To his credit, it should be pointed out that Lefkowith generally stuck to the compact car requisite rate of $32 per day for his rentals. On those occasions when he did upgrade, it was only to $36 per day—unlike some of his co-workers who did not appear to even attempt to stay within the state-approved rate mandates.

Following is an itemized list of the remaining six employees, number of months they have driven an Enterprise rental car, the type cars and the total cost (In some cases, the make of vehicle was not provided):

  • Kerry Laster, Executive Officer ($135,000)—nine months, from Nov. 2, 2012 through Aug. 20, 2013 (no record for Feb. 9 to Mar. 4, 2013): GMC Terrain, Hyundai Tucson, Cadillac Escalade (four months), Grand Cherokee, Ford Explorer (two months)—$11,205;
  • Melissa Stilley, Liaison Officer ($135,000)—12 months, from Aug. 13, 2012 to Sept. 5, 2013: Malibu, Jeep Liberty, Jeep Compass, Dodge Journey (three months), Chevrolet Tahoe, Ford Edge (four months)—$13,550;
  • Warren Drake, Liaison Officer ($160,000)—12 months, from Sept. 10, 2012 to Sept. 5, 2013: Honda Accord, Kia Sorento, Ford Flex, Grand Cherokee (nine months)—$8,160;
  • Gayle Sloan, Liaison Officer ($160,000)—12 months, from Sept. 4, 2012, to Sept. 30, 2013 (no record for December of 2012); Chevrolet Impala (three months), Toyota Camry, Jeep Liberty (seven months), Jeep Patriot—$9,060;
  • Francis Touchet, Liaison Officer ($130,000)—15 months, from July 11, 2012, to Sept. 16, 2013; Nissan Altima (two months), Nissan Murano (seven months)—$11,800;
  • Gary Jones, Executive Officer ($145,000)—12 months, from Sept. 17, 2012 to Sept. 13, 2013; Nissan Sentra (nine months), Ford Fusion (three months)—$7,980.

The free use of a rental car on a year-round basis could pose another problem besides the obvious criticism that might come from the Legislative Auditor.

These Enterprise rentals are not the occasional rentals for quick one- or two-day trips on departmental business; they are perks by every definition of the word—used year-round, nights and weekends, for personal use as well as the occasional business-related trip.

And perks are taxable in-kind income.

Or at least they should be…unless DOE neglected to report the in-kind payments and the employees neglected to report them on their tax returns.

If that is the case, then DOE and the seven employees could have some explaining to do to the IRS and the Louisiana Department of Revenue, that is if Revenue Secretary Tim Barfield should be inclined to pursue the matter.

But don’t count on that.

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The decades-long controversy surrounding New Bethany Home for Girls in Bienville Parish was renewed last Friday, Dec. 6 when seven former residents of the home returned to Arcadia so that two of the women could file formal charges of sexual assault against the now-defunct home’s owner, Rev. Mack Ford.



A seventh arrived on Saturday to file her complaint.

Although only two of the six who flew in from North Carolina, Nevada, Florida and Texas, claimed to been sexually abused while living at the home, the others said they were there to lend moral support to the two, one of whom is said to be terminally ill with an inoperable brain tumor.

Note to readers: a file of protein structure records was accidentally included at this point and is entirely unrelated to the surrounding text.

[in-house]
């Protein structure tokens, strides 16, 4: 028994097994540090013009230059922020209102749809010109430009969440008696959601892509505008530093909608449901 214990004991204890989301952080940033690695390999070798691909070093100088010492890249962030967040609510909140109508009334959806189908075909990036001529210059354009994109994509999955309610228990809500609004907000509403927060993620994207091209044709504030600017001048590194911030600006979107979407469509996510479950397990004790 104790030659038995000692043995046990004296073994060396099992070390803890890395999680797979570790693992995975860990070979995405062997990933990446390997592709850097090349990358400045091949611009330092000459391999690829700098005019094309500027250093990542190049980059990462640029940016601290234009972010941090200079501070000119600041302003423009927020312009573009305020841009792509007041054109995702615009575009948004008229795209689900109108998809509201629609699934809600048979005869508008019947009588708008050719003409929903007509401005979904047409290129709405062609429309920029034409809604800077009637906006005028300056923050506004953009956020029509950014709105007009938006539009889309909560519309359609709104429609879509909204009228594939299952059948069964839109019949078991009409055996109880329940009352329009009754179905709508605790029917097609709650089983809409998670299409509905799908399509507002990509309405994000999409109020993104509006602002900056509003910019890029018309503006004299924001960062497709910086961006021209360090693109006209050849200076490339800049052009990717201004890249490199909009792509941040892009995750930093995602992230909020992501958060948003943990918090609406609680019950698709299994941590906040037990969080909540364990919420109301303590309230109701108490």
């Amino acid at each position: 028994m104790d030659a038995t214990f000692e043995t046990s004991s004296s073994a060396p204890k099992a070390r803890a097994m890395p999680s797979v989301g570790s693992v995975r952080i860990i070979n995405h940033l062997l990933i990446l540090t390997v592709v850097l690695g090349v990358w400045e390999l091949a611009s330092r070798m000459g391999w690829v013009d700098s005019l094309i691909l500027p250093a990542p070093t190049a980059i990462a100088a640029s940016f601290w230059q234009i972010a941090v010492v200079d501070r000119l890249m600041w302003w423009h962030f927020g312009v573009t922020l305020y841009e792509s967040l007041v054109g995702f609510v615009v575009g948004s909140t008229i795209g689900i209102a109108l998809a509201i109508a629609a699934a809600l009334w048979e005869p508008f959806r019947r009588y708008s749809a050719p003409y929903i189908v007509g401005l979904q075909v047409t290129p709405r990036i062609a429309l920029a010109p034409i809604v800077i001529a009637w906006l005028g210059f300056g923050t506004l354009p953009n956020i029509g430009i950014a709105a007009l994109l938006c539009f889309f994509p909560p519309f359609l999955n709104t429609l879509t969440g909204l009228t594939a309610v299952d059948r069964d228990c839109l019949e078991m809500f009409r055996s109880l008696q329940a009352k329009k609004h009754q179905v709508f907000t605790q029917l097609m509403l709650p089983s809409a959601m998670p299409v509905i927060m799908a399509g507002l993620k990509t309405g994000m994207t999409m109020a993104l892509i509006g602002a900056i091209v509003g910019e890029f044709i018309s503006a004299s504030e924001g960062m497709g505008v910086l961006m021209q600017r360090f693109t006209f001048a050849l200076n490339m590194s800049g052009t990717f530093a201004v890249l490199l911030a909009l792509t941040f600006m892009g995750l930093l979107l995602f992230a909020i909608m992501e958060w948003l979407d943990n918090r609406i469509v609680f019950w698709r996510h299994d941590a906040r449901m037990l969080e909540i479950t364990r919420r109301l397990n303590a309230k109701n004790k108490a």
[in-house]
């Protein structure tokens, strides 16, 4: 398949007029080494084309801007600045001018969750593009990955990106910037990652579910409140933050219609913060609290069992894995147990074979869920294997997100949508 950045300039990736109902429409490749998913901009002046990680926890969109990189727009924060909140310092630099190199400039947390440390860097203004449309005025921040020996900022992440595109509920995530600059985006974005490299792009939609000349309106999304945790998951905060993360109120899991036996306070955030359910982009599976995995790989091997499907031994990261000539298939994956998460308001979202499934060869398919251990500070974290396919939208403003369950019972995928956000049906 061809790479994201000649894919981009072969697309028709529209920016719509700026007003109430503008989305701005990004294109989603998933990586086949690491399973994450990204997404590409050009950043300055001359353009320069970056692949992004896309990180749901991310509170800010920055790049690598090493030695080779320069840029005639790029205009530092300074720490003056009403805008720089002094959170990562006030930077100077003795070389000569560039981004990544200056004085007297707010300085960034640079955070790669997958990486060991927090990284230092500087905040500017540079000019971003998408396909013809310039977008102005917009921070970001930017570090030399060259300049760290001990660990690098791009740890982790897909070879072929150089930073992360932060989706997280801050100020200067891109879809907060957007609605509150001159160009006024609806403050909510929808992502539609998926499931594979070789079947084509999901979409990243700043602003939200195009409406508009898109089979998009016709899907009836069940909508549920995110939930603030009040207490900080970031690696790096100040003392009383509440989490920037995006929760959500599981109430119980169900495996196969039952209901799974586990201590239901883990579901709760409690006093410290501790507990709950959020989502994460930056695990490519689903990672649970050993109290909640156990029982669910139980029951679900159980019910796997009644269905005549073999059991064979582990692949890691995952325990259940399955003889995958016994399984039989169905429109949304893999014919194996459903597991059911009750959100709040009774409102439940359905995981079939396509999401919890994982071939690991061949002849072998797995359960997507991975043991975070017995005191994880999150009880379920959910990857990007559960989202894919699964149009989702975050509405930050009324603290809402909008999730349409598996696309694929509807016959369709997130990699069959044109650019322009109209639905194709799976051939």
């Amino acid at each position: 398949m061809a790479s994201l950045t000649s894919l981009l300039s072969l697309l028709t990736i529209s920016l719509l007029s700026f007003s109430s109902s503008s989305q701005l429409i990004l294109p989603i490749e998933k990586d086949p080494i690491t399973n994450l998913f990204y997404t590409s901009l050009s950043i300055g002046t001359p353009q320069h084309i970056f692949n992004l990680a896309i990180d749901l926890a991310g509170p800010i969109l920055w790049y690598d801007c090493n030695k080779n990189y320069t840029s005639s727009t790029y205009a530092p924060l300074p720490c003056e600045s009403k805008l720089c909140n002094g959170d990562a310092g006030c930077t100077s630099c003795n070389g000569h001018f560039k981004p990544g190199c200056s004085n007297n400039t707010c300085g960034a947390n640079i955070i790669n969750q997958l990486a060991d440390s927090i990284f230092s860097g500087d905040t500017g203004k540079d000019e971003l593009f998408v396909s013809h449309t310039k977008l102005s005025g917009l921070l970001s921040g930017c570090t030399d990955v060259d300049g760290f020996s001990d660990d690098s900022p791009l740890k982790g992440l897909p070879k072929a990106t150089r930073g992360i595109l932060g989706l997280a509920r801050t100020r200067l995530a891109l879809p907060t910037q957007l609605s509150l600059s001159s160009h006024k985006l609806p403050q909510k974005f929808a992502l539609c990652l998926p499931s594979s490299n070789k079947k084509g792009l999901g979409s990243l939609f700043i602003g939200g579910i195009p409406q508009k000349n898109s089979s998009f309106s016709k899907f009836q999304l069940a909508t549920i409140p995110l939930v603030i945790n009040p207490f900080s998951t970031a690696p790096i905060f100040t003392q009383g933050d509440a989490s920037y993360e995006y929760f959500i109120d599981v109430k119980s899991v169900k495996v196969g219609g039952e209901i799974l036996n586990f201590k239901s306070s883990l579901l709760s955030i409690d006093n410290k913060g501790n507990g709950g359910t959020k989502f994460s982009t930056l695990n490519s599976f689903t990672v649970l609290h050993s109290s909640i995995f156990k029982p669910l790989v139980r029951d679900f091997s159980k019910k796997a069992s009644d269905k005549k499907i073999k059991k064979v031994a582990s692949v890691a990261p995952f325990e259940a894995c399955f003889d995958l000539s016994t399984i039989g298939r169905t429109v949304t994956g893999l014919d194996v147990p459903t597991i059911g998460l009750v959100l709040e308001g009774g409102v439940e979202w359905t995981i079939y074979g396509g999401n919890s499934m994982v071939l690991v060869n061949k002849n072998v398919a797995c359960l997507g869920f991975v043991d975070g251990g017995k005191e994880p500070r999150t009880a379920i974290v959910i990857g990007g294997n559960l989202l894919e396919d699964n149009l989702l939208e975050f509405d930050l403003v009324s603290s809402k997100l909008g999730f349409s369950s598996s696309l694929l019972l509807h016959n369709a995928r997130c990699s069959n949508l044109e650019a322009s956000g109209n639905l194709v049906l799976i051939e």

Sheriff John Ballance, who had his own experience with the home during his career as a state trooper some 30 years ago, met with the women, took the statements of the two claiming sexual abuse, and promised to do everything possible to resolve the matter.

An earlier statement of one of the alleged victims was turned over to state police in Bossier City in October, Ballance said.

In September, Ballance told LouisianaVoice he had picked up a runaway from the home decades ago when he was a state trooper. Instructed by the sheriff’s department to return her to the facility, he said he refused to force her to go back because of her claims of abuse.

Allegations about beatings, handcuffing and other forms of punishment of girls at the home first came to light when the Baton Rouge Advocate began an investigation of the home in 1974. Editors, however, quickly killed the investigation before any stories could be written and the issue lay dormant until the late 1980s when the Louisiana Department of Health and Human Resources began looking into abuse allegations. In 1988, the state raided the unlicensed home located south of Arcadia on LA. 9 and removed 29 girls from the facility.


Simultaneous to that raid, the Bethel Home for Wayward Children in Lucedale, Mississippi, was closed down by officials in that state. Six months after the New Bethany raid, however, it remained open and was not closed down until 1992.

There were claims of girls at New Bethany having to clean toilets with their bare hands, being locked in isolation with only a bucket for a toilet, girls being handcuffed to their beds and being made to stand all day with no restroom breaks, beatings with wooden dowels, PVC pipe, paddles, belts and limbs.

A state game warden, interviewed by the Advocate in 1974, said he would take confiscated deer that had been killed illegally by hunters to the home. “On one occasion,” he said, “Ford asked if he could have my handcuffs.”


New Bethany Baptist Church (foreground); girls’ windowless dormitory (background).

The public face of New Bethany, however, was quite different. Girls’ quartets would be clad in long dresses and paraded before church congregations to sing, figuratively and literally, the praises of New Bethany in efforts to generate “love offerings” from church members.